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Linux Business Open Source Red Hat Software

Red Hat CEO: Open Source Goes Mainstream In 2014 65

ashshy (40594) writes Red Hat CEO Jim Whitehurst likes to post "state of the union" addresses at the end of every year. Last December, he said that open source innovation is going mainstream in 2014. In an interview with The Motley Fool, Whitehurst matches up his expectations against mid-year progress. Spoiler alert: It's mostly good news.
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Red Hat CEO: Open Source Goes Mainstream In 2014

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  • I thought it was already mainstream. So this news means, it isn't.

    • The natural problem is that open source has to constantly pose as emerging useful technology to match up against the marketing that closed source software uses. It's just framing yourself as a perpetual underdog.

  • Finally! (Score:4, Funny)

    by lxw56 ( 827351 ) on Friday August 08, 2014 @10:51AM (#47630113)
    The year of Linux on the desktop has arrived!
    • Where. I don't see it.

    • The year of Linux on the desktop has arrived!

      No, no... It's projected to arrive tomorrow..

      To quote an old adage... Tomorrow never comes.

    • Re:Finally! (Score:4, Informative)

      by r_naked ( 150044 ) on Friday August 08, 2014 @02:00PM (#47631765) Homepage

      The year of Linux on the desktop has arrived!

      I know this was meant to be sarcastic, but it may be more true that you think.

      I have been an avid Linux supporter for use on servers for a long time, however, I refused to use it as a desktop OS for a couple of reasons:

      * There was no distro that I didn't have to open a shell for SOME reason -- to get something to work. I do systems administration for a living. I don't want to have to fucking tweak my box when I get home.
      * It was butt ugly. That may seem like a poor reason to not use an OS, but it is my opinion and I am entitled to it. I refuse to use Windows 8.x primarily for this reason -- it is fucking hideous. Monochrome? Really Microsoft?

      Both of those issues have now been addressed, and I am now completely MS free. I will be converting my parents, and my brother, and I will be spreading the word to my friends that aren't technically inclined.

      • It looks like your post must have been stuck in a 10 year time warp and is actually from 2004.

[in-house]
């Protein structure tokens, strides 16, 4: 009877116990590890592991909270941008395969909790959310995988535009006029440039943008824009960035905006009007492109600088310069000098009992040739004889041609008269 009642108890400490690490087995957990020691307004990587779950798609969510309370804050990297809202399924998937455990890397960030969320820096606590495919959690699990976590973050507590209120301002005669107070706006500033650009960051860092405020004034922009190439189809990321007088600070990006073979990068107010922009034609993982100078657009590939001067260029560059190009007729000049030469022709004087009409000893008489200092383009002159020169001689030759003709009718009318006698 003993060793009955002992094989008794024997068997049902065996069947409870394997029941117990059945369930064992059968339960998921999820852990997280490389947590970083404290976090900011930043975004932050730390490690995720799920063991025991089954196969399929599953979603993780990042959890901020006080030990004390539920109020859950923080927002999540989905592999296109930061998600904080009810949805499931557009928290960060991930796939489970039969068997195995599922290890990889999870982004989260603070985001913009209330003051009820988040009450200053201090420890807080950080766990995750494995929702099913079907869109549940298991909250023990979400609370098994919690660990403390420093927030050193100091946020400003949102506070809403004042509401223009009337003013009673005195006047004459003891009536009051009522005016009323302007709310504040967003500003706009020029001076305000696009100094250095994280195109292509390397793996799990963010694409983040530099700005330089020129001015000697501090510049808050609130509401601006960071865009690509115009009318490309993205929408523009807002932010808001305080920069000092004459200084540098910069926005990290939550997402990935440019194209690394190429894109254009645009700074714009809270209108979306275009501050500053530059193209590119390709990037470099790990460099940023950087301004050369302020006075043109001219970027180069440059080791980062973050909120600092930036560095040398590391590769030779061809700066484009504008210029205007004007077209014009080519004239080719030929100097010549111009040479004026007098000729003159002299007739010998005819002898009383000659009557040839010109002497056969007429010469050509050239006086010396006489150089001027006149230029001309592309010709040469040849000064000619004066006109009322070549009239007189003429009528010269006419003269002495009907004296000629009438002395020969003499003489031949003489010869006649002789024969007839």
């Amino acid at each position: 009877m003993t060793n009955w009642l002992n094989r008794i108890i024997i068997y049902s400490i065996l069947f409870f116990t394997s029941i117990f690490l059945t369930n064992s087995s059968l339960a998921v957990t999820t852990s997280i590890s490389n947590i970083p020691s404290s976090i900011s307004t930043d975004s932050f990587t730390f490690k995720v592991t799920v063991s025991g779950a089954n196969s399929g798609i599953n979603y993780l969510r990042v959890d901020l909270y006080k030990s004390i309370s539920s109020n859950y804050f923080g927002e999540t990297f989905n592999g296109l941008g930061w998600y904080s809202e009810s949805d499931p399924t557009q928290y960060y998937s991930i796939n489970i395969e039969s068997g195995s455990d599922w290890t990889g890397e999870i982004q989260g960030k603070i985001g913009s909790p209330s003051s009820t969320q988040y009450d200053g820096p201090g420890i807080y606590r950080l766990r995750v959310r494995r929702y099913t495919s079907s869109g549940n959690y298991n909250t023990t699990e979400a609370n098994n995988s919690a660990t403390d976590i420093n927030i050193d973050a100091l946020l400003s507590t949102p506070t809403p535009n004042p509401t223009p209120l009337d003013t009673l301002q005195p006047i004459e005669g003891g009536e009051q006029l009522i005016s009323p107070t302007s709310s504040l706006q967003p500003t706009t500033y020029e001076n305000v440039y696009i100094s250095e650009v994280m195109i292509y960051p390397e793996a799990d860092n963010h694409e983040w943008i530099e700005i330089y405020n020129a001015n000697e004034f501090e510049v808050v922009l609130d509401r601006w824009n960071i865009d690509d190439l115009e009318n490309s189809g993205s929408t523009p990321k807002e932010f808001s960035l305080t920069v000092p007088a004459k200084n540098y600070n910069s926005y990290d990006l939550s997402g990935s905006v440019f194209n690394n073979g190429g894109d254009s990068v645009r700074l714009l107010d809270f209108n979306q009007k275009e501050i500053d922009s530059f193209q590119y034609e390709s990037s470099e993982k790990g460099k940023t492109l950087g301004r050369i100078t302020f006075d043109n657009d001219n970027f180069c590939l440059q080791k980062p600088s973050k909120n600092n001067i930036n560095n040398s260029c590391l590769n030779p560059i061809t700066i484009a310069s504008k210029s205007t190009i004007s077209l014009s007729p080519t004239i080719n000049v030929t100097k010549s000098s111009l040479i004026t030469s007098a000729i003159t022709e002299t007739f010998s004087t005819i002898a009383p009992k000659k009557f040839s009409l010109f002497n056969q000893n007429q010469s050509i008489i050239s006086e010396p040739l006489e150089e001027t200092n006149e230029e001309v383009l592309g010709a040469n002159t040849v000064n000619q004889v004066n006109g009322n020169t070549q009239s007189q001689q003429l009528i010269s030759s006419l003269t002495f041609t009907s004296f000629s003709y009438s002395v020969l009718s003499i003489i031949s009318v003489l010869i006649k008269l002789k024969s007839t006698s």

• Re:Finally! (Score:4, Insightful)

          by r_naked ( 150044 ) on Friday August 08, 2014 @03:55PM (#47632803) Homepage

          If I had to open a shell for *any* reason -- even something trivially stupid, then I would immediately give up. If you had said 2012 or 2013, maybe. The last time I tried was in 2011 -- but 2004 -- LMAO! Linux distributions were most certainly NOT "load and go" back in 2004.

          • by jbolden ( 176878 )

            I'm primarily an OSX user. I still have to open shell pretty regularly to fix things. In the dozen years I've been on OSX I doubt there has been a week I haven't had to be in shell for some reason. That's UNIX not just Linux.

            • by r_naked ( 150044 )

              I use OSX at work, and I haven't *HAD* to open a shell for anything when it comes to day to day use. There are some things I find quicker to fix / install from the shell, but that is my choice -- I am not forced to. I have found the same to be true with Linux Mint.

              If you look at my post history, up until recently I was a die-hard Windows fan when it came to my desktop OS. Even OSX is missing little things that Windows 7 has when it comes to window management. For example, Aero peek on the superbar. I didn't

              • by jbolden ( 176878 )

                I like Windows 8. First version of Windows since 2000 that I've genuinely been enthusiastic about. Of course I use it on the right hardware not Windows 7 hardware. Anyway I wouldn't worry about Mint going to a Gnome 3 style interface. Mint came out of the backlash against that interface they may well be one of the last distributions to switch.

                As for Linux on the desktop, yeah it is very usable. I think the lack of commercial desktop distributions has hurt quite a bit. Ubuntu plays the role that Debian

  • Open Source has been mainstream for quite some time. I'm not sure how you can claim that something that has had the support of IBM, Oracle, Dell, Samsung, HTC, Motorola and pretty much every other big name in the industry for at least 5 years can "go mainstream" this year.
    • IBM, Oracle, Dell, Samsung, HTC, Motorola and pretty much every other big name in the industry

      Plus, hell froze over in 2009 when Microsoft started contributing code to the Linux kernel.

  • by wiredog ( 43288 ) on Friday August 08, 2014 @10:55AM (#47630147) Journal

    Just like 2013,...,1995 (when I first installed RedHat 2 from a CD)

  • Some commenters say that Linux and Open Source have been mainstream tools for a while. That's true -- in the tech world. Whitehurst mentions this, then goes on to explain that more traditional industries are accepting FOSS now. Things like railroads and power utilities, where open source remained a scary, newfangled, and unproven security hole as recently as last year.

    RTFA, please.

  • by mlts ( 1038732 ) on Friday August 08, 2014 @11:52AM (#47630557)